The 7% Dividend Stock Set to Dominate The TSX

A Dividend Aristocrat caught in the bearish momentum last year is set to dominate the TSX in 2024. It is an opportune time to buy.

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Dividend stocks are set to dominate the TSX in 2024, as the market reverses its course and makes borrowing less expensive. If you notice, 2023 was bearish for companies with high debt on their balance sheet. The stock price of several Dividend Kings like BCEEnbridge (TSX:ENB), and TC Energy fell, owing to rising interest expenses on their debt. Enbridge stock slumped 22% in the first 10 months and reversed its course in the last two months as winter increased natural gas consumption. 

This 7% dividend stock is set to dominate the TSX

A slump in Enbridge’s stock price inflated its dividend yield above 7% throughout the year. The pipeline operator has been building gas pipelines to tap the opportunity of exporting liquified natural gas (LNG) to Europe. And it will reap the benefits of the same in 2024 and beyond. 

In November, Enbridge’s 2024 guidance expects operating profit to grow to $16.9 billion, driven by better system utilization of oil pipelines, gas pipeline extension and renewable energy projects coming online. Based on its 2023 distributable cash flows, the company also increased its dividend per share by 3% to $3.66. 

You can lock in a 7.4% dividend yield if you buy Enbridge stock today. The yield is the dividend amount as a percentage of the stock price. Enbridge’s average annual yield is 6.7%. A 0.7% higher yield can convert into a higher dividend amount in the long term. 

What do you gain by buying this dividend stock today?

The simple rule of any stock is to buy the dip and sell the rally. And when it comes to a stock that grows its dividend annually, buying the dip can help you get a higher payout. 

If you invest $7,000 in Enbridge stock when the dividend yield is 6.7%, you get $469 in dividends. But if you invest the same amount when the yield is 7.4%, you can get $518 in dividend payout, which is $49 extra. How did that happen? The yield increased because the stock price fell. When you buy at a lower price, you could buy more income-generating shares for the same amount. More shares mean more income.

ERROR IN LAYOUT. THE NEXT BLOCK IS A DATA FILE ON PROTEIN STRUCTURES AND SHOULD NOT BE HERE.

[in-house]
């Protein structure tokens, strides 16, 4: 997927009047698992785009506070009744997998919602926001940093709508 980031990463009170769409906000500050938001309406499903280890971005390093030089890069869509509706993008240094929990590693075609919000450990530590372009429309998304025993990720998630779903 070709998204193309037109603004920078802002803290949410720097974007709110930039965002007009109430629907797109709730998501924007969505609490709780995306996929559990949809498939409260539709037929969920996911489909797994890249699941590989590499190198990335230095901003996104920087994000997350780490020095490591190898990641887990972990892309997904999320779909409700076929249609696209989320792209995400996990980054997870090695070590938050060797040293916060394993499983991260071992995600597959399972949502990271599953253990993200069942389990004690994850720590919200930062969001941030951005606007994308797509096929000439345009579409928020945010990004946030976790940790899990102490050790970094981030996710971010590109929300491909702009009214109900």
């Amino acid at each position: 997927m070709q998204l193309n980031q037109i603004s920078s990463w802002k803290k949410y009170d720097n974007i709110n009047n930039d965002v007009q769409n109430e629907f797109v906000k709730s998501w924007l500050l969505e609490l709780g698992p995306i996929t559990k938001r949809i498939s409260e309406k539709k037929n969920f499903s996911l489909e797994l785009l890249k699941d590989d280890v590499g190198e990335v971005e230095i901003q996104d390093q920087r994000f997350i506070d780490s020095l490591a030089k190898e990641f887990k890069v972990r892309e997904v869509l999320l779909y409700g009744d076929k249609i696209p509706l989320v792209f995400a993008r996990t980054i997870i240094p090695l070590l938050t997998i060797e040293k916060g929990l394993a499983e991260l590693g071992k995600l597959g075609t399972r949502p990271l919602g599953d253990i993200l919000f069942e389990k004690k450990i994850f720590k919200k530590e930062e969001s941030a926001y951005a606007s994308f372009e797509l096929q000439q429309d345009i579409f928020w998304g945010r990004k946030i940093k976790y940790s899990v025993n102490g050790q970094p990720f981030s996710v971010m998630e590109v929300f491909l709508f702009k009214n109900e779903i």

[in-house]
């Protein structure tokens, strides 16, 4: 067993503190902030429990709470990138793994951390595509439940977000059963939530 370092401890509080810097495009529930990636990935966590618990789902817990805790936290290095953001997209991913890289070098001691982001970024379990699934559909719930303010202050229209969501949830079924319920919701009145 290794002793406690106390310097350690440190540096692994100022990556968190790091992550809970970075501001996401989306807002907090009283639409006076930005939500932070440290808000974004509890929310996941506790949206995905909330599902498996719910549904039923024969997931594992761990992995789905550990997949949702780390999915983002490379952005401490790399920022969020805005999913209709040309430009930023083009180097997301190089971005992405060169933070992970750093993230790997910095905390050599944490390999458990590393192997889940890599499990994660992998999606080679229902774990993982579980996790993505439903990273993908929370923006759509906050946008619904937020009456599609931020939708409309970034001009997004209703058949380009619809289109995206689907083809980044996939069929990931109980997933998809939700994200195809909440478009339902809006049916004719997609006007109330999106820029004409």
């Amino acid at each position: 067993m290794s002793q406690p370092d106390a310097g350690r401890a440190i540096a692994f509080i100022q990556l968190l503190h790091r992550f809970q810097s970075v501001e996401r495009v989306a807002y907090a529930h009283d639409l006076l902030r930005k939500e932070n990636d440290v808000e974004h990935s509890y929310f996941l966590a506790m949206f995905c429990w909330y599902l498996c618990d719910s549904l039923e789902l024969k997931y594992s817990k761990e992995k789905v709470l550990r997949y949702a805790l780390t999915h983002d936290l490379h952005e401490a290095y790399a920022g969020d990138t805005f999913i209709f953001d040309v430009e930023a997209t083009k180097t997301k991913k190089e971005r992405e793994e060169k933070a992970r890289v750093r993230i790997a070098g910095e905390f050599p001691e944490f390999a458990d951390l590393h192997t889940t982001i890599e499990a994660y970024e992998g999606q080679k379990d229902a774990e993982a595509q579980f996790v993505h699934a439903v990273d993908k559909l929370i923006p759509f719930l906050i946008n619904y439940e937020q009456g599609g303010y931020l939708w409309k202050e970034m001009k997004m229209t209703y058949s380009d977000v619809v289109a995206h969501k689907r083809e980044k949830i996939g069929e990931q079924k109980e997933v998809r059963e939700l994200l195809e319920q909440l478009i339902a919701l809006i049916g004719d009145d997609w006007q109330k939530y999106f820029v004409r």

Let’s see how the $49 excess dividend compounds when the dividend grows at a 3% rate. 

Dividend income at 6.7% YieldDividend income at 7.4% YieldDifference in dividend income
Enbridge’s dividend income in different yields.

In the second year, the $518 payout will grow to $533.5, growing at 3%. In the 10th year, you could get an annual dividend payout of $675.9, $63.9 more had you locked in the average 6.7% yield. If you sum up all 10 years of dividends, you earn almost $562 additional dividend income just because you bought the dip. 

Enbridge stock trades in the range of $42-$58. Buying the stock closer to its lower range reduces your downside risk. Suppose you invest $7,000 and get 141 Enbridge shares at $49.6. Your $7,000 investment might hover in the $5,900-$8,100 range, a 16% downside and upside. 

Possibility of an increase in Enbridge’s share price 

Enbridge has a low-risk predictive model. The company grows its cash flows by increasing the toll money, building new pipelines, and extending or maintaining existing ones. Last year, it announced the acquisition of three gas utilities of Dominion Energy in America. Once completed, this acquisition will make Enbridge the largest gas utility provider in North America. Utility stocks are also good dividend payers as they enjoy stable cash flow. 

While it will increase Enbridge’s balance sheet debt, it will be accretive to its distributable cash flow and increase the pipeline operator’s enterprise value. The acquisition of this magnitude could push Enbridge’s stock price upwards. 

This stock is set to dominate the gas utility business in 2024.

This article represents the opinion of the writer, who may disagree with the “official” recommendation position of a Motley Fool premium service or advisor. We’re Motley! Questioning an investing thesis — even one of our own — helps us all think critically about investing and make decisions that help us become smarter, happier, and richer, so we sometimes publish articles that may not be in line with recommendations, rankings or other content.

Fool contributor Puja Tayal has no position in any of the stocks mentioned. The Motley Fool recommends Dominion Energy and Enbridge. The Motley Fool has a disclosure policy.

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